Murray Winckler of Laurium Capital sees the hedge fund industry in South Africa grow significantly in the next five to ten years.Still in its infancy, the South African hedge fund industry is gradually forging a place among the global markets. Murray Winckler from Laurium Capital talks to HFM Wee about the many opportunities for growth..
Murray Winckler (MW): Firstly, the hedge fund industry in South Africa is relatively small. We have got R30bn of assets in the industry, a figure which has grown from R10bn in 1995, but it is still a fledgling industry from a South African perspective. Compare this to the unit trust industry in South Africa, which is sitting at well over $100bn. My view us that the industry will grow pretty strongly over the next five to ten years, as we have seen from and international perspective. However, in the last two years or so the industry has stagnated quite a lot and the assets have stayed at similar levels, although a lot of this was caused by Regulation 28 which applies to pension fund assets in South Africa. The current legislation allows 2.5% investment into alternate assets and if you structured a certain way and used the bench structures you could possibly increase this to 5%. It is a very small part of the pension fund industry which can go into hedge funds. There are other absolute return funds out there, but pure hedge funds have been held back quite significantly. In South Africa, the fund of funds generally hold about 60% of the assets so they get allocations from the pension fund industry and then invest directly into local hedge funds. On a positive note, the fact they are small means the hedge fund managers are able to really move around the market and do some quite interesting trades.
MW: The global multi-strategy and the global long short guys tend to focus on the top 40 market capital stocks where the big liquidity is. If you look at the mid-tier space in South Africa, this is where there are a lot of opportunities to arbitrage and carry out some interesting trades. We do play a lot in the larger capitals, but the international investors are part of global emerging market funds and would go into your top 20 to top 30 market capital stocks. From offshore, they would be competing on that front. The South Africans have the advantage of being on the ground, knowing the companies pretty well and a lot of the hedge funds in South Africa focus solely on South Africa.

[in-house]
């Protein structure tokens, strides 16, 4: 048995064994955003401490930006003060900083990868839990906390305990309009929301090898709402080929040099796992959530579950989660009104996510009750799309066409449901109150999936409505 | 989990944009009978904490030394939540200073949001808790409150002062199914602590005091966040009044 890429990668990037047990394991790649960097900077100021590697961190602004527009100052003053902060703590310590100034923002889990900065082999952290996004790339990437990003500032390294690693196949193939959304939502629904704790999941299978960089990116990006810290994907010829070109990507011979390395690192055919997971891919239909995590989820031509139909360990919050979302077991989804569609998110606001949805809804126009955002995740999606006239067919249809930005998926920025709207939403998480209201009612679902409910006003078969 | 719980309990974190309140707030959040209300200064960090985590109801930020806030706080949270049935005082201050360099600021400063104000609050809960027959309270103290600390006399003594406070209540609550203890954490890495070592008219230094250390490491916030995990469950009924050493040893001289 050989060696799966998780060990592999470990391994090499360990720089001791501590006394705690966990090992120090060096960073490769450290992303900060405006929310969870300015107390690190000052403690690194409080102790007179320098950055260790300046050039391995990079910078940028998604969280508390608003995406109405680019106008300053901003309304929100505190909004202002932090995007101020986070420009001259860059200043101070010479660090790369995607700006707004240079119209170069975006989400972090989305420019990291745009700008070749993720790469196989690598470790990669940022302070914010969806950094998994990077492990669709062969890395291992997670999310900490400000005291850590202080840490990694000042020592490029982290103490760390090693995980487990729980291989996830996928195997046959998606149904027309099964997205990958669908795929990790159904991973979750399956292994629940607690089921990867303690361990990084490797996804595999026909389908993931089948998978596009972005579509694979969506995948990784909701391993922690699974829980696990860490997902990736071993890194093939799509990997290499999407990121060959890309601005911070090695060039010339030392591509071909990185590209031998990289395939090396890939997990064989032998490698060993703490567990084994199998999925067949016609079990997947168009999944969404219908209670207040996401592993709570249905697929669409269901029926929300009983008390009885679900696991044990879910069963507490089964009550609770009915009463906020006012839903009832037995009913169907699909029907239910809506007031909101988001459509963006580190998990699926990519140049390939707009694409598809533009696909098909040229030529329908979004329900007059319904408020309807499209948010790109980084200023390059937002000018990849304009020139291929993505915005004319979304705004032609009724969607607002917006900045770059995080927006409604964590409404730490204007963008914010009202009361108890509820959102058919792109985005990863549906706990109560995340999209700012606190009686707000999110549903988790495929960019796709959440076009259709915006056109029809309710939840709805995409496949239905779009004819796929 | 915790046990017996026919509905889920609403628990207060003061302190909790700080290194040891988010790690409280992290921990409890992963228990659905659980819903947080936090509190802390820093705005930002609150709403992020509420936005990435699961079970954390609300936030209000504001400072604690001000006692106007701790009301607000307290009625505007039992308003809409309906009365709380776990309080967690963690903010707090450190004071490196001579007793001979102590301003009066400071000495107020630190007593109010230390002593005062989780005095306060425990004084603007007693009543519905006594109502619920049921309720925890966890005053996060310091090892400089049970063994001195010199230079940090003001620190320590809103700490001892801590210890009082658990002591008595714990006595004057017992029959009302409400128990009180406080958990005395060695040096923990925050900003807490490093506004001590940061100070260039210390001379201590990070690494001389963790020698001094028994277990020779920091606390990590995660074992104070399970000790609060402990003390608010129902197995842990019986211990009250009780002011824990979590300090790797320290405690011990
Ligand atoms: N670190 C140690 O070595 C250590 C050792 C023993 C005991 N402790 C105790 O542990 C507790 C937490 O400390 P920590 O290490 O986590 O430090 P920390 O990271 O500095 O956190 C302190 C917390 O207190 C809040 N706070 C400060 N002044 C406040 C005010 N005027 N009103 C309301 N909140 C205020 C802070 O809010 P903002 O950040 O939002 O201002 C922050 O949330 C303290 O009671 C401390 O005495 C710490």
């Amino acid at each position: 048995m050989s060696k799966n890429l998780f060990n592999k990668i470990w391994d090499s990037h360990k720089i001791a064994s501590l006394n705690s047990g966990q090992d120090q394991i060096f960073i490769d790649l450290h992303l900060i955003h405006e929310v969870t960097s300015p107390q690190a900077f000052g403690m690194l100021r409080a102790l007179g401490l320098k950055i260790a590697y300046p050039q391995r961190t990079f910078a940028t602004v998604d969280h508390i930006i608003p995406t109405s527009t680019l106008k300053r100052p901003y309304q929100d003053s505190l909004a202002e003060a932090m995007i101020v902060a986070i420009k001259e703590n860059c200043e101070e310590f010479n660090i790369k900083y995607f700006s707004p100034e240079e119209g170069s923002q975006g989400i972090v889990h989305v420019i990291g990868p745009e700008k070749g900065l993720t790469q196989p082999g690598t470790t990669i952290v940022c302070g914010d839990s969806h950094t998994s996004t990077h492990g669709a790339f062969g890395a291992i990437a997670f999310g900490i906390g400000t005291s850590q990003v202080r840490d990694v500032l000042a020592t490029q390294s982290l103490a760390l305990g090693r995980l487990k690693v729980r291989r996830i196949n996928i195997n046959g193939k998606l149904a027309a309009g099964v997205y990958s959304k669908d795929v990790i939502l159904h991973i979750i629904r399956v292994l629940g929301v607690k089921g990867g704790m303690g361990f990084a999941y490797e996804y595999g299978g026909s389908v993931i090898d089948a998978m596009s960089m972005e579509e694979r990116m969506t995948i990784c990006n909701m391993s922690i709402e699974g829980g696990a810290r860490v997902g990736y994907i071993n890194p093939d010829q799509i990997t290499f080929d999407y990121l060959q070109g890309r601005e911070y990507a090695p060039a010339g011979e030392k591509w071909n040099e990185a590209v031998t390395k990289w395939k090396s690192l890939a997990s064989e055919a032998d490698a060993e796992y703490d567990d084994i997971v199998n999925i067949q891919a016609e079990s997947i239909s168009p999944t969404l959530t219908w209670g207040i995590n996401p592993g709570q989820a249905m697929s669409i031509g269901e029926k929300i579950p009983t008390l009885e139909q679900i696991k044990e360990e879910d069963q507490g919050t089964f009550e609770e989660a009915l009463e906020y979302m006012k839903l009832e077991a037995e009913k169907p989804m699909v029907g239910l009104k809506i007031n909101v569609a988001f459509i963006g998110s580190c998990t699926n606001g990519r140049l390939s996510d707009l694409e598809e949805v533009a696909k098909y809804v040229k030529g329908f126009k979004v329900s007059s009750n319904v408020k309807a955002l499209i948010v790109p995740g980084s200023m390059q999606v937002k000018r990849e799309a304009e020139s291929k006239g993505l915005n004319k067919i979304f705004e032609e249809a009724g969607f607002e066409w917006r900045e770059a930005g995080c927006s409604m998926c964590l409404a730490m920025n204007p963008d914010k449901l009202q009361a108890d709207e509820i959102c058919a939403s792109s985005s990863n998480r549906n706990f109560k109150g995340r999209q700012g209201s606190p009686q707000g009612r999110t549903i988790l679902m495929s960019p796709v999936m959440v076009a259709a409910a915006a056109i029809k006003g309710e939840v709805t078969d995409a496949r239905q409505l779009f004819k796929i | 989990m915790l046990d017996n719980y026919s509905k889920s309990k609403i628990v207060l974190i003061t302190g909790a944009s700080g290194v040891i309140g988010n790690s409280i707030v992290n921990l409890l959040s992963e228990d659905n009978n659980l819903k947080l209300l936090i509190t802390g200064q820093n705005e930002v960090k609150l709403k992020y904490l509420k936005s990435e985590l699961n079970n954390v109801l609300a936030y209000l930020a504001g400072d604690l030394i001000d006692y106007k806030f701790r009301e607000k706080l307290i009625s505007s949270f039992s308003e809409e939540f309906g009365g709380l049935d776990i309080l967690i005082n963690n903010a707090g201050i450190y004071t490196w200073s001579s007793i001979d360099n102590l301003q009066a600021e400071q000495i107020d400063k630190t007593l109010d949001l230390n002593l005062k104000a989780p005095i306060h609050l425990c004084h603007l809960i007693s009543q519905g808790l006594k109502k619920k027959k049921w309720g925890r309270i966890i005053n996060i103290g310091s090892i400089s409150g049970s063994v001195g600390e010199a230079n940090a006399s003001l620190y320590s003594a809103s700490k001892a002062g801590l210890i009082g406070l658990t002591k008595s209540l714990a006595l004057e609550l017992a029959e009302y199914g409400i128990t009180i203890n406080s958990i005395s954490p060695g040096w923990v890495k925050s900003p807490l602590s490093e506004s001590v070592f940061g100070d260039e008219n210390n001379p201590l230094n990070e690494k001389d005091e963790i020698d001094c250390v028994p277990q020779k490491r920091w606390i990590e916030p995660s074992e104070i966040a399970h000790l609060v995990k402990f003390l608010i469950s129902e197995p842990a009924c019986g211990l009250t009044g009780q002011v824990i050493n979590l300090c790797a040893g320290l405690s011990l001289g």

MW: South Africa has been quite regulatory intensive in the hedge fund industry because of funds of funds, and all managers have to be regulated with the financial services board here. They are approximately 120 licences allocated to get a category 2A licence and it is pretty rigorous process. The large managers control about 60% of the assets and approximately 40% of the strategies are long short and 20 -25% market neutral. It is very seldom you will see the larger guys going more than about 80% net long exposure and probably down to a flat, neutral exposure. There is not much gearing in that space. Fixed income has also grown quite a lot in the last two years, and now 10 -15% if the industry has moved into fixed income funds which have started doing fairly well, particularly in the last 12 months.
MW: Our business stared up just over two years ago when we targeted one third from fund of funds, one third from high-net-worth individuals in South Africa and one third from offshore. Today, the fund of funds are a much smaller portion and we will probably market a lot more internationally, and ho0pe to have more than 50% of our assets from international players coming in. South African managers have not marketed aggressively internationally to capture funds, but i think this will be one of the big trends you will see over the next five years. The other big trend is expansion into the African markets, especially as South African is the gateway into Africa. The prospects for growth are pretty exciting both inside and outside South Africa.